Few things outrage people as greatly as the suggestion that their vote doesn’t really make a difference. “Your vote counts!” is, after all, the essence of Civics 101.
And yet it is the most straightforward of truisms that — other than, say, a vote for gabbai in a very small shul — no election is ever decided on one vote. Or, in national politics, many thousands.
“But if everyone thought that way, no one would vote!” comes the immediate, irritated reply.
True. But an observation isn’t an argument. The bottom line remains that … well, you know.
Please don’t misunderstand. It is important to vote, and each of us should make every effort to do so, for several reasons. Firstly, it’s a privilege of citizenship, and seizing it is a sign of respect for the wonderful country in which we live. Secondly, as observant Jews, with particular needs and interests, it is vital that we be perceived as voters, not as complacent, unengaged citizens. What’s more, if we live, as many of us do, in fairly homogenous voting districts, elected officials take note of our voting turnouts, and that can influence decisions they make about things that matter to us.
But all of that is in the realm of hishtadlus — appropriate efforts to effect proper goals. The bottom line remains: our individual votes don’t really count. (Sorry.)
Is there any point to revealing how we are being brash to imagine our individual votes as crucial, any tachlis to bringing up the shocking reality that they are not? I believe there is, and that it’s important and timely.
Because too many of us tend to get very — how shall we put it? — agitated over politics. Should someone dare support what we feel is the “wrong” candidate, or take a “misguided” position on an issue, he isn’t just mistaken; he has become the enemy!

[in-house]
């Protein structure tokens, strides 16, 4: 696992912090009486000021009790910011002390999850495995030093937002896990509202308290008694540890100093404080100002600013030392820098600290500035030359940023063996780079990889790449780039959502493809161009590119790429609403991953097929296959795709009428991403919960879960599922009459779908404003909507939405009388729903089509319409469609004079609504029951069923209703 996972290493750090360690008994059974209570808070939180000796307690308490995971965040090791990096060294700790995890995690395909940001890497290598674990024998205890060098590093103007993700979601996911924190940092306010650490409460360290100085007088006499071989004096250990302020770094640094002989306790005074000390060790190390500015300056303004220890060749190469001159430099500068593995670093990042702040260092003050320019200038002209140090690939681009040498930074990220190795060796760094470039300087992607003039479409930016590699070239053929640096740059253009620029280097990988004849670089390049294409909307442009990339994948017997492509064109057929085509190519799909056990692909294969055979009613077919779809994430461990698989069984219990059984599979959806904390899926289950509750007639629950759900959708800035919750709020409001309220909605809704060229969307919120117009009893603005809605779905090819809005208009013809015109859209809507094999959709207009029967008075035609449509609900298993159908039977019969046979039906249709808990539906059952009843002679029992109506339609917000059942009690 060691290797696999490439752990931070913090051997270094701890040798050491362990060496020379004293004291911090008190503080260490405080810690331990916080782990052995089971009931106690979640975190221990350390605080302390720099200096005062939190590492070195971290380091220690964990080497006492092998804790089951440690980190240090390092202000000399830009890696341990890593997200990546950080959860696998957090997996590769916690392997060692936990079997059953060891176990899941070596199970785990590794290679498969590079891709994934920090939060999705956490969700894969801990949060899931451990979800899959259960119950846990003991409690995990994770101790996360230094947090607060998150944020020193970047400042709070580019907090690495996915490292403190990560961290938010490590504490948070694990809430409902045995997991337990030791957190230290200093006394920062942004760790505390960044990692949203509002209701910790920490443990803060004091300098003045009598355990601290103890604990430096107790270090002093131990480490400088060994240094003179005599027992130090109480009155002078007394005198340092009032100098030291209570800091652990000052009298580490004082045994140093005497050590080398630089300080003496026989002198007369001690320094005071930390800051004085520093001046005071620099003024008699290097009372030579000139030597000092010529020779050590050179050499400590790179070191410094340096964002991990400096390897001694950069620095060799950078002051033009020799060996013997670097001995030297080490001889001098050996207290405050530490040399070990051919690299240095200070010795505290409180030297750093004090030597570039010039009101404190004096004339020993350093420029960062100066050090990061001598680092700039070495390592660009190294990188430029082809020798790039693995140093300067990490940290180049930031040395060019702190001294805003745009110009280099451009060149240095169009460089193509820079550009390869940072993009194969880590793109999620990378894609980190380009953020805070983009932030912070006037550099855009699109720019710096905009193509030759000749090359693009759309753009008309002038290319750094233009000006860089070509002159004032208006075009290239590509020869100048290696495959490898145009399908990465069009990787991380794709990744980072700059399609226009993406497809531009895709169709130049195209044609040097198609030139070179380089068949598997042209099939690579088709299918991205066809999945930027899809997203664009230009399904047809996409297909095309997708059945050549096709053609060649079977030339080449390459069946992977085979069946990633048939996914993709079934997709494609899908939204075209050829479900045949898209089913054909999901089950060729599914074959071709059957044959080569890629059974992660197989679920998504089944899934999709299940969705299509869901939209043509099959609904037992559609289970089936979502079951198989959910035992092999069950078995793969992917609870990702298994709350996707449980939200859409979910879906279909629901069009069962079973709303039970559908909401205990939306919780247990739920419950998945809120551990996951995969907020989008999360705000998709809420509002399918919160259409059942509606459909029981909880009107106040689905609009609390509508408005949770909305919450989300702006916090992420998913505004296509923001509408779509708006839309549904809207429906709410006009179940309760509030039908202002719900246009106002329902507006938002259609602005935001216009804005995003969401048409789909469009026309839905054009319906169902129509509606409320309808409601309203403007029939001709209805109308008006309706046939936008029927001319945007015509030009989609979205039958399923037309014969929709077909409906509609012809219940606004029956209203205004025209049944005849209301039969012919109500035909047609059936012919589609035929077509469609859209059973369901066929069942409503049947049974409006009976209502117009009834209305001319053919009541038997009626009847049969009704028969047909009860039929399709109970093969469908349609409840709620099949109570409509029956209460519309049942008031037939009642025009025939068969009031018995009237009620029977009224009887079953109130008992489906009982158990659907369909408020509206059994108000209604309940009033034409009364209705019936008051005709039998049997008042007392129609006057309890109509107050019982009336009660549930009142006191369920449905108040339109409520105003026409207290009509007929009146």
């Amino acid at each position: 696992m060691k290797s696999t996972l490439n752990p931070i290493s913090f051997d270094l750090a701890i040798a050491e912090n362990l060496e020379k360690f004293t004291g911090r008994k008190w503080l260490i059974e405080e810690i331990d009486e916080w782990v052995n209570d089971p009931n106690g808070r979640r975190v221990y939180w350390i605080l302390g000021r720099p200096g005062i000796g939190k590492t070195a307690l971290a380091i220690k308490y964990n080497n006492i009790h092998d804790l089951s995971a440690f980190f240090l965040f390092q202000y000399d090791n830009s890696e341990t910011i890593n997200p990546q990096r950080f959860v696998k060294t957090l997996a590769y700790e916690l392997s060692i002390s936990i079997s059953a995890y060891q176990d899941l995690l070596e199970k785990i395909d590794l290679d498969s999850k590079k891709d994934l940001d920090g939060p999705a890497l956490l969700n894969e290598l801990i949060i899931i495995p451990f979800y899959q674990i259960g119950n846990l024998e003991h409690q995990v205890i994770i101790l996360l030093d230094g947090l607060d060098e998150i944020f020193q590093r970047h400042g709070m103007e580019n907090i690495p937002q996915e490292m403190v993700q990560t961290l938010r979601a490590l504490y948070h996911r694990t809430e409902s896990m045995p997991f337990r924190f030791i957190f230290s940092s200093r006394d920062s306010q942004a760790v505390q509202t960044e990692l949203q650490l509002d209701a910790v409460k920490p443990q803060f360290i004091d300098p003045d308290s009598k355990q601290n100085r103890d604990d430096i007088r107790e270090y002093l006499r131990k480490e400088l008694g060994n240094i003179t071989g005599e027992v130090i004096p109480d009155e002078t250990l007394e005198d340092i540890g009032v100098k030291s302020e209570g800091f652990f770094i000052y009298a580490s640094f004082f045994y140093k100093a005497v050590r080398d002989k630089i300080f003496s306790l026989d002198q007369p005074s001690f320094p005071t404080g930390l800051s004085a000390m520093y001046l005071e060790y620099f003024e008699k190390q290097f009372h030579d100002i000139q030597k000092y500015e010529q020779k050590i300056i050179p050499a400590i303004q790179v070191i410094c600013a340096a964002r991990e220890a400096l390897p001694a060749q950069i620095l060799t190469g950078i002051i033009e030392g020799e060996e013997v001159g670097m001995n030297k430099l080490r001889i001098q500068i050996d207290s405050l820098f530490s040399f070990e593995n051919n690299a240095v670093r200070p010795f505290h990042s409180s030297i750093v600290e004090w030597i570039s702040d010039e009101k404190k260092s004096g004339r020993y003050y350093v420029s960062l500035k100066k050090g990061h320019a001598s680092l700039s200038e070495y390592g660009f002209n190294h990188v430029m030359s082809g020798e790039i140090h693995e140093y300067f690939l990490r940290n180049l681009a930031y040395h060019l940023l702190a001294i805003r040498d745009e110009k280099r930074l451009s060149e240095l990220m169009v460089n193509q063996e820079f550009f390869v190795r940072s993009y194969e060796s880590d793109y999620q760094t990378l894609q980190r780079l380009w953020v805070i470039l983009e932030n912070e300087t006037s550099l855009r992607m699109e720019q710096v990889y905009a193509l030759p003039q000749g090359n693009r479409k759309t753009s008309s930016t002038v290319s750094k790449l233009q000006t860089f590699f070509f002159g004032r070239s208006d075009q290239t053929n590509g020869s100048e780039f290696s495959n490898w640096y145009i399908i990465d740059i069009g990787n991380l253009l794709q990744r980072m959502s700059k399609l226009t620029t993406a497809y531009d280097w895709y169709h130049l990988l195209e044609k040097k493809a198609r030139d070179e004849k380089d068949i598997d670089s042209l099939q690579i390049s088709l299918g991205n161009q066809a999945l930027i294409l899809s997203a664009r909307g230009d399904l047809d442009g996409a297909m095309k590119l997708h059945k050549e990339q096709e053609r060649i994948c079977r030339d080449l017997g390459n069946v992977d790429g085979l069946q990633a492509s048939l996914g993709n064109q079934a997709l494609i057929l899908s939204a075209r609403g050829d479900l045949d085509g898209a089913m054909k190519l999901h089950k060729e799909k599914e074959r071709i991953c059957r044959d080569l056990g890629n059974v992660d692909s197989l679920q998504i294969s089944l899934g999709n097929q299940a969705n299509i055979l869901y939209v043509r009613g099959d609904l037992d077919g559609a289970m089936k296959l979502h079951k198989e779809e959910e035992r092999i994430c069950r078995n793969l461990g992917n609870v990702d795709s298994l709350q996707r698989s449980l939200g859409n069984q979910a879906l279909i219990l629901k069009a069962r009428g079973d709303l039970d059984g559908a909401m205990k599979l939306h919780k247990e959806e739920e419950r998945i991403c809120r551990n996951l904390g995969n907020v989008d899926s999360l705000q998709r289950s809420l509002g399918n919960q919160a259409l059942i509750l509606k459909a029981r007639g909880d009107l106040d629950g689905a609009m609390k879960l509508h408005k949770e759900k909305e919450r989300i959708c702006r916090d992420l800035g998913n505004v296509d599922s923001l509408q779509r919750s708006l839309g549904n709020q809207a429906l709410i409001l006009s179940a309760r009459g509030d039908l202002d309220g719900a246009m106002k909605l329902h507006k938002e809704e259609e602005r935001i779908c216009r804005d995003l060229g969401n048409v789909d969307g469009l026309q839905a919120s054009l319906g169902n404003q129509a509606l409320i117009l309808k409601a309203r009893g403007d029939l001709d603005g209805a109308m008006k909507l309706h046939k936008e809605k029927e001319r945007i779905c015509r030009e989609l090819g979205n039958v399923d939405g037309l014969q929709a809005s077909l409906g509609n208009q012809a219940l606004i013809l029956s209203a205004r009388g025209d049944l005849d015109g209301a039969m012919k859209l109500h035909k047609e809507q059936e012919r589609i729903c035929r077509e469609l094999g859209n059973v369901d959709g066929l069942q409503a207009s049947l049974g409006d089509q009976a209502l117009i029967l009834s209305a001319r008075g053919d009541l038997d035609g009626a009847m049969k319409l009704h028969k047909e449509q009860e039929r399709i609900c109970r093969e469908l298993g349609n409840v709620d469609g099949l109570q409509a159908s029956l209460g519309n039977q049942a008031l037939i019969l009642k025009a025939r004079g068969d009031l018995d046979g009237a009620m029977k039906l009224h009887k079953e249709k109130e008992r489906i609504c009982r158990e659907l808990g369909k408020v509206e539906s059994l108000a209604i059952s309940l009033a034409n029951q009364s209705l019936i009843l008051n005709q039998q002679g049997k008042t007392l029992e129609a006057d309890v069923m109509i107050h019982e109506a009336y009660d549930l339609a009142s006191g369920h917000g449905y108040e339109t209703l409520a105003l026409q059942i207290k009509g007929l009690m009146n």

Politics has become, even, lamentably within parts of our community, something akin to what soccer is in some European and Middle Eastern countries: an utterly overheated choosing of teams, followed by zealous, uncompromising rooting, and vilification of those who dare support other teams. People have been injured and even killed as a result of “football hooliganism,” and fans of opposing teams are routinely segregated in stadium stands, to minimize the likelihood of carnage.
We may not express our political sureties and affiliations with the sort of violence that accompanies some soccer matches. But, from a Jewish perspective, words can be instruments of violence, too. And, in a way, worse ones than bats and rocks.
Is getting angry over politics in keeping with Torah values? With mentchlichkeit? With reason?
“Just as people’s faces all differ,” we are taught by Chazal, “so do their opinions” (Bamidbar Rabbah, 21:2).
The Imrei Emes, zy”a, commented on that truth with a question: “Can you imagine disdaining someone because his face doesn’t look like yours?” The question’s implied lesson is obvious: Neither does a person deserve contempt for having a different view of things from yours. His eyes are a different color from yours; his mind isn’t the same as yours either.
Maybe stopping and thinking about the fact that a vote is only a vote, and that an election’s outcome will not hinge on our ballot, can help us turn down the volume a bit, not to mention lower our blood pressure.
There’s nothing wrong with having political points of view, with discussing national and international issues. But there is something very wrong about allowing opinions to ferment into anger or resentment. Choose positions and candidates. Just don’t overinvest your choices with an importance they simply don’t have.
One of my brothers-in-law once told me, with a sly smile, that, in his house, he makes “the big decisions” and leaves the “small ones” to his wife. He then explained that he decides what should be done about world affairs, the economy, immigration and crime; his wife takes care of raising the children, chinuch matters, the atmosphere in the home. …
In fact, if we want to do something to influence world affairs, we do well to remind ourselves that lev melech bi’yad Hashem (Mishlei 21:1) that, in the end, it’s the Bashefer, not the ballot box. Our power lies in choosing how to live, not how to vote. Deciding to daven more mindfully, to learn more seriously, to engage in chessed more frequently — those are the choices that count.